The term “business vehicle” doesn’t just refer to a company car: it also references the type of legal structure you use to trade under. Your choice will have profound implications.
Why does it matter?
Your choice of business vehicle will directly affect the way you run your business. It will impact the cost of running it as well as the tax you pay and the amount of personal liability you incur. The ease with which you can accommodate future investors and business partners and the structure of your staff compensation packages will be affected, as will how you own property and manage your pension. It even has an impact on how you can exit your business when that time comes.
The main commercial business vehicles are:
Being self-employed (aka ‘sole-trader’ and ‘sole proprietor’)
This is just you, trading under your own name (you can use a business name, e.g. “The Sussex Bagel Bakery”, but it’s still you – the name is just a trademark/brand). The advantages are that you can begin immediately; you don’t have to register with anyone; it’s free to start; it’s flexible (you are the boss and, as long as you obey the law and pay your taxes, then you get to call the shots). There is nothing stopping you hiring staff; renting business premises; getting registered for VAT; etc. Nor do you have to worry about statutory obligations to do things like file an annual return (nowadays called a Confirmation Statement) or prepare accounts (although in practice you may need them to manage the business and work out if you owe HMRC).
The drawbacks tend to arise when your business becomes profitable or overly complex. Profit is subject to income tax and national insurance, which can save you money if you are in the lowest tax bands but can be quite painful if not. By definition, a sole trader is a one-person business. If you need co-owners/partners to run the business, you can’t be a sole trader. Along with tax, perhaps the biggest drawback is the personal liability. If something goes wrong in the business, then because the business is you, it is you who are personally liable - and so your personal assets (e.g., your family house) may be seized to pay business debts. For these reasons, most sole traders run smaller, simpler, businesses.
Not surprisingly sole proprietorships are the most popular form of business vehicle: circa 3.5 million in a recent count (i.e., about 59% of all UK businesses).
There were 414,000 partnerships in 2019, equal to circa 7% of all UK businesses. Partnerships can be incorporated or unincorporated. Unincorporated partnerships are akin to being self-employed - except you’re trading together with somebody else as a co-owner. A difficulty with unincorporated partnerships is they automatically come into existence when you start acting in concert with another person(s) for the purposes of conducting business. Lots of people have unincorporated partnerships but don’t necessarily realise it – and because they don’t realise, they have not agreed all the terms of a partnership. This makes things very messy if partners subsequently fall out as there are issues about ownership of assets (including any business name, customers, goodwill etc.). Each partner can legally bind/be held responsible for the actions of all the other partners and issues can arise regarding responsibility for any losses.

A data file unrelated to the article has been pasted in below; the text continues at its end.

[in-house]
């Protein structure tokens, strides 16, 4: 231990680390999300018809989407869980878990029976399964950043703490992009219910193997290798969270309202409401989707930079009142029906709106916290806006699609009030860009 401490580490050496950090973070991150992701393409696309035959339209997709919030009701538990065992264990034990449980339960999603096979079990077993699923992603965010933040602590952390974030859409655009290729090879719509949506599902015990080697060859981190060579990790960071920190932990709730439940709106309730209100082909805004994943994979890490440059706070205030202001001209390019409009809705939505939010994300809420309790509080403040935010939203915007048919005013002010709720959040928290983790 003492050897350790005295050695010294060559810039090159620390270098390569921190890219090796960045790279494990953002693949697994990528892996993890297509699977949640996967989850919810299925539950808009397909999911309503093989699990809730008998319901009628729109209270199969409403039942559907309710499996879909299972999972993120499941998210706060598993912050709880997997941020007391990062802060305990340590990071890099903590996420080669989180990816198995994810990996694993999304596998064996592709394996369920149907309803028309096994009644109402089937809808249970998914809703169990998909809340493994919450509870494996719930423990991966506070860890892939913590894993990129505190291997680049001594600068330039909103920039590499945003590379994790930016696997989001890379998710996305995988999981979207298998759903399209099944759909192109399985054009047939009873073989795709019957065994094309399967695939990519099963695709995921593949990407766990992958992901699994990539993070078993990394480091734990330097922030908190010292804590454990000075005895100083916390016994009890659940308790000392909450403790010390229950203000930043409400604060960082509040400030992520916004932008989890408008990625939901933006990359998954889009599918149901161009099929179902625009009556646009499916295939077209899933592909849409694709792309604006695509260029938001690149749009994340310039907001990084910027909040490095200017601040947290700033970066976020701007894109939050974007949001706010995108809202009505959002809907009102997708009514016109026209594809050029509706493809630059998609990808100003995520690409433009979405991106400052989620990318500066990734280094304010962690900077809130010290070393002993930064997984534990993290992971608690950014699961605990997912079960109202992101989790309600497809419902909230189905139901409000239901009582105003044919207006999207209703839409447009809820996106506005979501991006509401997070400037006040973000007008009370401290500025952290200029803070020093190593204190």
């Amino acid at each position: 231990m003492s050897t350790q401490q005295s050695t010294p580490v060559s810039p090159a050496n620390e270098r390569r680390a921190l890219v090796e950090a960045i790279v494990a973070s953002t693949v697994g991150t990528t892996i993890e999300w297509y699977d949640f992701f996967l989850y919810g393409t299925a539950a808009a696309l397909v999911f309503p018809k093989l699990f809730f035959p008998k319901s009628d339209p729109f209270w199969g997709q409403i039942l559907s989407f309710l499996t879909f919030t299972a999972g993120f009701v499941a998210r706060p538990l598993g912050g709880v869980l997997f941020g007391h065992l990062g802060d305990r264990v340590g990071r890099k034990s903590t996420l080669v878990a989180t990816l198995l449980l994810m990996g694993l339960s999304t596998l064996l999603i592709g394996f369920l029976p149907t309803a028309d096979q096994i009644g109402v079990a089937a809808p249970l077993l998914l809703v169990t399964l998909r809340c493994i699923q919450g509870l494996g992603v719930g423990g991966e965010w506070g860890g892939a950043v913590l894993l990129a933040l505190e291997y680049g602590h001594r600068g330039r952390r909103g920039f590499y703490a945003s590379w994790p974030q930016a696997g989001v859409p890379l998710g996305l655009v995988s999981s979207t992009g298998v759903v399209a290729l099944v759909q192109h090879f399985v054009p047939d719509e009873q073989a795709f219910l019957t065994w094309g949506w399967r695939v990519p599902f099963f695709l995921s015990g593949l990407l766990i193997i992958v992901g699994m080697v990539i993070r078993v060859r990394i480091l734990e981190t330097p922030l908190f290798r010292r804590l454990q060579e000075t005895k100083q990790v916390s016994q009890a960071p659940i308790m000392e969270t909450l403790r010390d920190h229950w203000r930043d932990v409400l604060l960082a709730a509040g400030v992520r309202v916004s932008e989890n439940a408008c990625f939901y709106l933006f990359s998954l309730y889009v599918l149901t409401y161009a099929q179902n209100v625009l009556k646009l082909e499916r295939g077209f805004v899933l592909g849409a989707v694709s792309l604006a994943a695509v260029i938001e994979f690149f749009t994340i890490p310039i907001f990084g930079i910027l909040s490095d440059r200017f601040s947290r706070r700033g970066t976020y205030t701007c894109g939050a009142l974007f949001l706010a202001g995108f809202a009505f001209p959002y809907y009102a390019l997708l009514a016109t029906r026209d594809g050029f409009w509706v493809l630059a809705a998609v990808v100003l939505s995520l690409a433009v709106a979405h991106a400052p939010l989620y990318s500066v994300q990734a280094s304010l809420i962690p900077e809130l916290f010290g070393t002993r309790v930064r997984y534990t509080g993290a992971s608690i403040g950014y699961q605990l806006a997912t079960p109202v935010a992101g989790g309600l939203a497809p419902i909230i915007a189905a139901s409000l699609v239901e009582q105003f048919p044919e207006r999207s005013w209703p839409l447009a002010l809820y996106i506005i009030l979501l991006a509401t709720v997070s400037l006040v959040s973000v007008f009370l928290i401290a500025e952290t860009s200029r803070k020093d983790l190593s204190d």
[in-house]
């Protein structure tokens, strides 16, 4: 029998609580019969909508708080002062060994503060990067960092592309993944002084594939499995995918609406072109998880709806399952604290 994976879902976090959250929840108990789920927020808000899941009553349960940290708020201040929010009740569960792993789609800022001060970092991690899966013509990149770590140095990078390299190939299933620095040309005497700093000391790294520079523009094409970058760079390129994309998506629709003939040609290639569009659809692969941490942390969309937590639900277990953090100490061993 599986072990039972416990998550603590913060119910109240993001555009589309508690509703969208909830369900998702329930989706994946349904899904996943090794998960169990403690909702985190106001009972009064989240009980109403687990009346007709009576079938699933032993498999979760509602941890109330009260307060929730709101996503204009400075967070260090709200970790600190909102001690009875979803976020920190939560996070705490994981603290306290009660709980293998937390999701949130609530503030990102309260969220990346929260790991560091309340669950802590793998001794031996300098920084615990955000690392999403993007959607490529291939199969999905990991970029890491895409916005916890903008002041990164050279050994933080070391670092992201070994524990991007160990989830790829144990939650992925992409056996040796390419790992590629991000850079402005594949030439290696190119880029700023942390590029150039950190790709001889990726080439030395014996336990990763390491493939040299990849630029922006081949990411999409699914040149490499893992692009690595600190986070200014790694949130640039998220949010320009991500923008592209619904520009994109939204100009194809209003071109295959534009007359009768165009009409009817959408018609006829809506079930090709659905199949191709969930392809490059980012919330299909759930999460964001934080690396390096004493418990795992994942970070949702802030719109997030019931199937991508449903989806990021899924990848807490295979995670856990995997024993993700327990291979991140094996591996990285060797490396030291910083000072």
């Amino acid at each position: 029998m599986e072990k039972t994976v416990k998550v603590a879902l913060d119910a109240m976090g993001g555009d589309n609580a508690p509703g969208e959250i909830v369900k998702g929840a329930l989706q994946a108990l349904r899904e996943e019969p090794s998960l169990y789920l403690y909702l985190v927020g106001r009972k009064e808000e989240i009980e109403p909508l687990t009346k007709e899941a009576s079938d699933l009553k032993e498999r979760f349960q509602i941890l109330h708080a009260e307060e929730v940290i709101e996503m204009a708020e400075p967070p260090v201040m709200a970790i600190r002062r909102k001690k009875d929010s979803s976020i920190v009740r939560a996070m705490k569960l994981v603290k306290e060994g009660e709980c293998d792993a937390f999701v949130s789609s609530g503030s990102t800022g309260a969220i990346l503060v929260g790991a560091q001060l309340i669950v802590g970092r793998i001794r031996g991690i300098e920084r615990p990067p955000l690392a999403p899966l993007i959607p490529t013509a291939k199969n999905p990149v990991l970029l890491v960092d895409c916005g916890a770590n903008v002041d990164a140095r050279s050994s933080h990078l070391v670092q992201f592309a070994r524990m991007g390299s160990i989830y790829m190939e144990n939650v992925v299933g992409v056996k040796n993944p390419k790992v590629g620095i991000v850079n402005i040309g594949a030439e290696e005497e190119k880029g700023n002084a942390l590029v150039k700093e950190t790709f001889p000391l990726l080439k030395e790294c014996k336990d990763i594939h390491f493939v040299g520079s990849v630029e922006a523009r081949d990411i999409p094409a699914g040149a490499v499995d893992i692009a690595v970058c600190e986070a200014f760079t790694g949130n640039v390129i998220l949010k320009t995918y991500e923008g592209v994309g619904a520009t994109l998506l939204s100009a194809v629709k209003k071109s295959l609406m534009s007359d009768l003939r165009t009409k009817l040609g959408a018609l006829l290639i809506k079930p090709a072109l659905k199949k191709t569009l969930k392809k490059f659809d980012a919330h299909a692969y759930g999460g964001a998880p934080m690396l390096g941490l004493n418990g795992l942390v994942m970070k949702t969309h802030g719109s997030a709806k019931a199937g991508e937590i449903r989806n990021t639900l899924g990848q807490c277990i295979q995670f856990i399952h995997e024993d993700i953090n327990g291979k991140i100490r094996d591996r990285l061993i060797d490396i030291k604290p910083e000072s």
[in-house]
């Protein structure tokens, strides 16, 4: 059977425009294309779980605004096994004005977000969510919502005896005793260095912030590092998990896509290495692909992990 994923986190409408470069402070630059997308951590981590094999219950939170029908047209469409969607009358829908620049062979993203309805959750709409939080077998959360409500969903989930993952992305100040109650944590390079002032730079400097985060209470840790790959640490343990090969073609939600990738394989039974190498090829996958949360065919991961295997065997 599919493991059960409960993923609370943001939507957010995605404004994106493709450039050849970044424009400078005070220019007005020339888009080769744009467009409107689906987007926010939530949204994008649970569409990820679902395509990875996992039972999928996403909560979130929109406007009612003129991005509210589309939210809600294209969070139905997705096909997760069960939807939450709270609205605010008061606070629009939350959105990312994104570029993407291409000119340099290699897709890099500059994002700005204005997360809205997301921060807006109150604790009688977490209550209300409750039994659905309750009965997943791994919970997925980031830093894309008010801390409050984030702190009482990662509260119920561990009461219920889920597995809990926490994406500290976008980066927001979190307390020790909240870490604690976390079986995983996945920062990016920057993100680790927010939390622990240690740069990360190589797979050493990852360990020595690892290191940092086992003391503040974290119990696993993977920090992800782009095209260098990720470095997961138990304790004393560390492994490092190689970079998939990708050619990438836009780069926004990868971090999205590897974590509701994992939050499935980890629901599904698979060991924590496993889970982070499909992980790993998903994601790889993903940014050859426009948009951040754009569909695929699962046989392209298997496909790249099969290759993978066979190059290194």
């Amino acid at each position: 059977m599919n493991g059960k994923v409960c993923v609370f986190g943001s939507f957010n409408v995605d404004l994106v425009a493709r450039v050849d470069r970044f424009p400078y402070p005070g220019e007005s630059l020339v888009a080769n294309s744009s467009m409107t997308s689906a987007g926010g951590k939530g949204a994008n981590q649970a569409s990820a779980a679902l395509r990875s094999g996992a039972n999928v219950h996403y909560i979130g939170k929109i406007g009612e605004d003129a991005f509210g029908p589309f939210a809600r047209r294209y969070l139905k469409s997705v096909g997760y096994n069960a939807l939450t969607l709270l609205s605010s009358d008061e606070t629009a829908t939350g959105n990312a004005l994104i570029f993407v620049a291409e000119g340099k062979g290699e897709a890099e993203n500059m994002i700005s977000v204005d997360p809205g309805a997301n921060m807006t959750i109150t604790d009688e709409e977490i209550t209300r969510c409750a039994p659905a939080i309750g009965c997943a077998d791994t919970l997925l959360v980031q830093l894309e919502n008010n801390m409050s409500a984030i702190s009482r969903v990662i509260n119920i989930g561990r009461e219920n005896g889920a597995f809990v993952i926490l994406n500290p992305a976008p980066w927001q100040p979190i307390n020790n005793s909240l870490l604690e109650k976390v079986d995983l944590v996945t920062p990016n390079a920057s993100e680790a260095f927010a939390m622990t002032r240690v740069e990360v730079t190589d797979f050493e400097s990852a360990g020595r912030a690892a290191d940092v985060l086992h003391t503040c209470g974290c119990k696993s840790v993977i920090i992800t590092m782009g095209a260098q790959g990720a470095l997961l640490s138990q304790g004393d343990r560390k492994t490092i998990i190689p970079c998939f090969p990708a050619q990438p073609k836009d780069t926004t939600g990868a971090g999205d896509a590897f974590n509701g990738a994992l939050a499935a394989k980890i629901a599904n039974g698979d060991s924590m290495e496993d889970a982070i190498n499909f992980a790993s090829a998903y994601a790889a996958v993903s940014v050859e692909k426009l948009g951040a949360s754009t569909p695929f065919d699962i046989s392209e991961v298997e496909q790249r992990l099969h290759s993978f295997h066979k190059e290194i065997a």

The advantages of unincorporated partnerships are like those of a sole trader – immediate; free to establish; privacy (there is no public record), etc.
Incorporated partnerships are a blending of limited companies and unincorporated partnerships. As far as the world is concerned, they are dealing with a limited company, but internally the governance and reward mechanisms (and tax liability) are structured like a partnership. The main draw of an incorporated partnership is the much-reduced personal liability: unless it’s something particularly outrageous if the LLP messes up, then it’s the LLP and its assets that are held liable, not the individual partners and their personal assets. Incorporated partnerships have similar obligations to limited companies, e.g., to register on incorporation and file various documents at Companies House. Incorporated partnerships are much more public than unincorporated ones, e.g. they have to have accounts drawn up and be available for public viewing at Companies House.
Often referred to as private limited companies (to distinguish them from PLC’s), there were 2 million in 2019 (circa 34% of UK businesses).
Limited companies are treated as separate legal entities from the shareholders who own them and the directors who manage them. That’s why directors and shareholders can be found to have defrauded their own companies.
There are many advantages of trading through a limited company:
- You can easily separate investors and owners from managers (e.g. allowing for professional managers)
- It is easier to have different percentages of ownership.
- They are generally more tax efficient.
- It is easier to accommodate investors.
- Their ownership and governance structure works well for larger/more complicated businesses.
The main disadvantages are that they are subject to much more regulation and public scrutiny, and they can be expensive to set up and maintain as a result. It is often easier for original owners to be pushed aside against their will, and once you have finished with your company you need to actively close it.
Which vehicle is right for you will depend on your circumstances, especially regarding likely tax implications.
Please contact James O’Connell if you need any advice.